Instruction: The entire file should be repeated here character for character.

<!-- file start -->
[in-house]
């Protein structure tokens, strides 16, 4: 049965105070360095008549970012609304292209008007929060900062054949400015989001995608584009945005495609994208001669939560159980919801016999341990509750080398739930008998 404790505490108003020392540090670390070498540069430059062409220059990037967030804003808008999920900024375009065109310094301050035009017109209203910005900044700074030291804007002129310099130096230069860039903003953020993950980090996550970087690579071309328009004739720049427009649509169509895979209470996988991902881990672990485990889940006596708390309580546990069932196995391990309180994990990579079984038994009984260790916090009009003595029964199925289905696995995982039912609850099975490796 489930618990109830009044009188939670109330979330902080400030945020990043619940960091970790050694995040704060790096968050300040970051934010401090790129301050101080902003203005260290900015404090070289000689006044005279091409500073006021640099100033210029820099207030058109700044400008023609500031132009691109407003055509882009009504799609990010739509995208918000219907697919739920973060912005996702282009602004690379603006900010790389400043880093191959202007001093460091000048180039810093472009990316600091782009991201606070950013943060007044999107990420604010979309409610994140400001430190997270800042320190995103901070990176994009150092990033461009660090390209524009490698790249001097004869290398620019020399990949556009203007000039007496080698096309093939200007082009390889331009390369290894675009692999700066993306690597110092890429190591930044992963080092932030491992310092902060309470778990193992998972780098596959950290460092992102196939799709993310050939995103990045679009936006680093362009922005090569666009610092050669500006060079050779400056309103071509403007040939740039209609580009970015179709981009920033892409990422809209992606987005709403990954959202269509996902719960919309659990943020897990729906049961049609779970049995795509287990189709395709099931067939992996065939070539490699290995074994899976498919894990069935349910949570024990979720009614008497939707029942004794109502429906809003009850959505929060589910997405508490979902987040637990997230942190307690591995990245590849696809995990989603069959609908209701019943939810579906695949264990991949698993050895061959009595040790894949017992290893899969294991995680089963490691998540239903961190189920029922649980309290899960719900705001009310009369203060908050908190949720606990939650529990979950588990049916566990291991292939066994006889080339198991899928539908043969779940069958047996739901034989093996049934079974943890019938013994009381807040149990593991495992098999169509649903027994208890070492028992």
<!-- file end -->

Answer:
[in-house]
């Protein structure tokens, strides 16, 4: 049965105070360095008549970012609304292209008007929060900062054949400015989001995608584009945005495609994208001669939560159980919801016999341990509750080398739930008998 404790505490108003020392540090670390070498540069430059062409220059990037967030804003808008999920900024375009065109310094301050035009017109209203910005900044700074030291804007002129310099130096230069860039903003953020993950980090996550970087690579071309328009004739720049427009649509169509895979209470996988991902881990672990485990889940006596708390309580546990069932196995391990309180994990990579079984038994009984260790916090009009003595029964199925289905696995995982039912609850099975490796 489930618990109830009044009188939670109330979330902080400030945020990043619940960091970790050694995040704060790096968050300040970051934010401090790129301050101080902003203005260290900015404090070289000689006044005279091409500073006021640099100033210029820099207030058109700044400008023609500031132009691109407003055509882009009504799609990010739509995208918000219907697919739920973060912005996702282009602004690379603006900010790389400043880093191959202007001093460091000048180039810093472009990316600091782009991201606070950013943060007044999107990420604010979309409610994140400001430190997270800042320190995103901070990176994009150092990033461009660090390209524009490698790249001097004869290398620019020399990949556009203007000039007496080698096309093939200007082009390889331009390369290894675009692999700066993306690597110092890429190591930044992963080092932030491992310092902060309470778990193992998972780098596959950290460092992102196939799709993310050939995103990045679009936006680093362009922005090569666009610092050669500006060079050779400056309103071509403007040939740039209609580009970015179709981009920033892409990422809209992606987005709403990954959202269509996902719960919309659990943020897990729906049961049609779970049995795509287990189709395709099931067939992996065939070539490699290995074994899976498919894990069935349910949570024990979720009614008497939707029942004794109502429906809003009850959505929060589910997405508490979902987040637990997230942190307690591995990245590849696809995990989603069959609908209701019943939810579906695949264990991949698993050895061959009595040790894949017992290893899969294991995680089963490691998540239903961190189920029922649980309290899960719900705001009310009369203060908050908190949720606990939650529990979950588990049916566990291991292939066994006889080339198991899928539908043969779940069958047996739901034989093996049934079974943890019938013994009381807040149990593991495992098999169509649903027994208890070492028992």